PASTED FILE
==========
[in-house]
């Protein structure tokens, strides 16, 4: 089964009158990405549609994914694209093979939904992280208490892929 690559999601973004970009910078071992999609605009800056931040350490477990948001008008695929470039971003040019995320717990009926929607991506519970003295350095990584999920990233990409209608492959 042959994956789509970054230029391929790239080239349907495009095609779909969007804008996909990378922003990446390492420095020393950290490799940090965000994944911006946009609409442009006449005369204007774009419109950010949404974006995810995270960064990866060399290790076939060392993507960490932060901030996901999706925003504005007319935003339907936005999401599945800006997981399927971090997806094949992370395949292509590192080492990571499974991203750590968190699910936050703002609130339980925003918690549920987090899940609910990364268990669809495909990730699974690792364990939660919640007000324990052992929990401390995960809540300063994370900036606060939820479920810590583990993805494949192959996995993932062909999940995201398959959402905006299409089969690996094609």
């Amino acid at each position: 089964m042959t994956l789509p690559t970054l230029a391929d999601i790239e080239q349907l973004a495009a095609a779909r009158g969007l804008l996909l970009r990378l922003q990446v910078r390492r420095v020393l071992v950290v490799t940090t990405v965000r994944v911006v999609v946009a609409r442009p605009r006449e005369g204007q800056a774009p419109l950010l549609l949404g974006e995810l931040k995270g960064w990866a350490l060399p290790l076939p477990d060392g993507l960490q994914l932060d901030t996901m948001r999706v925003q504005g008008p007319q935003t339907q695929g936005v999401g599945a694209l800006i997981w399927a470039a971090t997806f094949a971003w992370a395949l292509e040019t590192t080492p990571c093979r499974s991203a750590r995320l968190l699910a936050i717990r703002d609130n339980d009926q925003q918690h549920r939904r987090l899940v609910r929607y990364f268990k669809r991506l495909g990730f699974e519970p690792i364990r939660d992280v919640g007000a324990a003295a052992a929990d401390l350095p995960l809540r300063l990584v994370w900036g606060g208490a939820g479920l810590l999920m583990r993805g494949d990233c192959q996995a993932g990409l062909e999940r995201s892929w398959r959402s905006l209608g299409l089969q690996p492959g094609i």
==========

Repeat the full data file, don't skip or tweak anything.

[in-house]
């Protein structure tokens, strides 16, 4: 089964009158990405549609994914694209093979939904992280208490892929 690559999601973004970009910078071992999609605009800056931040350490477990948001008008695929470039971003040019995320717990009926929607991506519970003295350095990584999920990233990409209608492959 042959994956789509970054230029391929790239080239349907495009095609779909969007804008996909990378922003990446390492420095020393950290490799940090965000994944911006946009609409442009006449005369204007774009419109950010949404974006995810995270960064990866060399290790076939060392993507960490932060901030996901999706925003504005007319935003339907936005999401599945800006997981399927971090997806094949992370395949292509590192080492990571499974991203750590968190699910936050703002609130339980925003918690549920987090899940609910990364268990669809495909990730699974690792364990939660919640007000324990052992929990401390995960809540300063994370900036606060939820479920810590583990993805494949192959996995993932062909999940995201398959959402905006299409089969690996094609």
């Amino acid at each position: 089964m042959t994956l789509p690559t970054l230029a391929d999601i790239e080239q349907l973004a495009a095609a779909r009158g969007l804008l996909l970009r990378l922003q990446v910078r390492r420095v020393l071992v950290v490799t940090t990405v965000r994944v911006v999609v946009a609409r442009p605009r006449e005369g204007q800056a774009p419109l950010l549609l949404g974006e995810l931040k995270g960064w990866a350490l060399p290790l076939p477990d060392g993507l960490q994914l932060d901030t996901m948001r999706v925003q504005g008008p007319q935003t339907q695929g936005v999401g599945a694209l800006i997981w399927a470039a971090t997806f094949a971003w992370a395949l292509e040019t590192t080492p990571c093979r499974s991203a750590r995320l968190l699910a936050i717990r703002d609130n339980d009926q925003q918690h549920r939904r987090l899940v609910r929607y990364f268990k669809r991506l495909g990730f699974e519970p690792i364990r939660d992280v919640g007000a324990a003295a052992a929990d401390l350095p995960l809540r300063l990584v994370w900036g606060g208490a939820g479920l810590l999920m583990r993805g494949d990233c192959q996995a993932g990409l062909e999940r995201s892929w398959r959402s905006l209608g299409l089969q690996p492959g094609i």